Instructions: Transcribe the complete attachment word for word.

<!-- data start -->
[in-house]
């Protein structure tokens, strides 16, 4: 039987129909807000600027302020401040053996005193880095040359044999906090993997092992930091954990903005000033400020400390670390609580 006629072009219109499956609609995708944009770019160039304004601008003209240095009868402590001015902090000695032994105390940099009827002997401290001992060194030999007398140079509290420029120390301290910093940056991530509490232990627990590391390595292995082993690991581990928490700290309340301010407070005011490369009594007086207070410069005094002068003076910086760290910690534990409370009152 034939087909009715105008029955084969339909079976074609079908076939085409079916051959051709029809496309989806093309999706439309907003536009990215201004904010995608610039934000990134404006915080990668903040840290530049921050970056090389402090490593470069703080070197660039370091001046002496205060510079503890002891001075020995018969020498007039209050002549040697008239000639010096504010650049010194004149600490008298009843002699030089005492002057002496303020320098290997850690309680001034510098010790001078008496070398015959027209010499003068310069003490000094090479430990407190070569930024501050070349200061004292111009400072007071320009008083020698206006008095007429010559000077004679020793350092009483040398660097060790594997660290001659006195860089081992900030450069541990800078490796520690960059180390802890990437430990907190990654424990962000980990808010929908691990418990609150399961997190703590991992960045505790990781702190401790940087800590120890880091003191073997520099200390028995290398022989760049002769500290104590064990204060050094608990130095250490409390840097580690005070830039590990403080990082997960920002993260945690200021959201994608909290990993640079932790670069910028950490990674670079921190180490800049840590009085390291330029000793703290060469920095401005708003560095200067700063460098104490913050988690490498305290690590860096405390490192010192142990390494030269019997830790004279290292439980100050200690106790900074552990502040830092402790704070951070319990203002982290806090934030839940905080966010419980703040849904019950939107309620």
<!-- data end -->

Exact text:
[in-house]
């Protein structure tokens, strides 16, 4: 039987129909807000600027302020401040053996005193880095040359044999906090993997092992930091954990903005000033400020400390670390609580 006629072009219109499956609609995708944009770019160039304004601008003209240095009868402590001015902090000695032994105390940099009827002997401290001992060194030999007398140079509290420029120390301290910093940056991530509490232990627990590391390595292995082993690991581990928490700290309340301010407070005011490369009594007086207070410069005094002068003076910086760290910690534990409370009152 034939087909009715105008029955084969339909079976074609079908076939085409079916051959051709029809496309989806093309999706439309907003536009990215201004904010995608610039934000990134404006915080990668903040840290530049921050970056090389402090490593470069703080070197660039370091001046002496205060510079503890002891001075020995018969020498007039209050002549040697008239000639010096504010650049010194004149600490008298009843002699030089005492002057002496303020320098290997850690309680001034510098010790001078008496070398015959027209010499003068310069003490000094090479430990407190070569930024501050070349200061004292111009400072007071320009008083020698206006008095007429010559000077004679020793350092009483040398660097060790594997660290001659006195860089081992900030450069541990800078490796520690960059180390802890990437430990907190990654424990962000980990808010929908691990418990609150399961997190703590991992960045505790990781702190401790940087800590120890880091003191073997520099200390028995290398022989760049002769500290104590064990204060050094608990130095250490409390840097580690005070830039590990403080990082997960920002993260945690200021959201994608909290990993640079932790670069910028950490990674670079921190180490800049840590009085390291330029000793703290060469920095401005708003560095200067700063460098104490913050988690490498305290690590860096405390490192010192142990390494030269019997830790004279290292439980100050200690106790900074552990502040830092402790704070951070319990203002982290806090934030839940905080966010419980703040849904019950939107309620």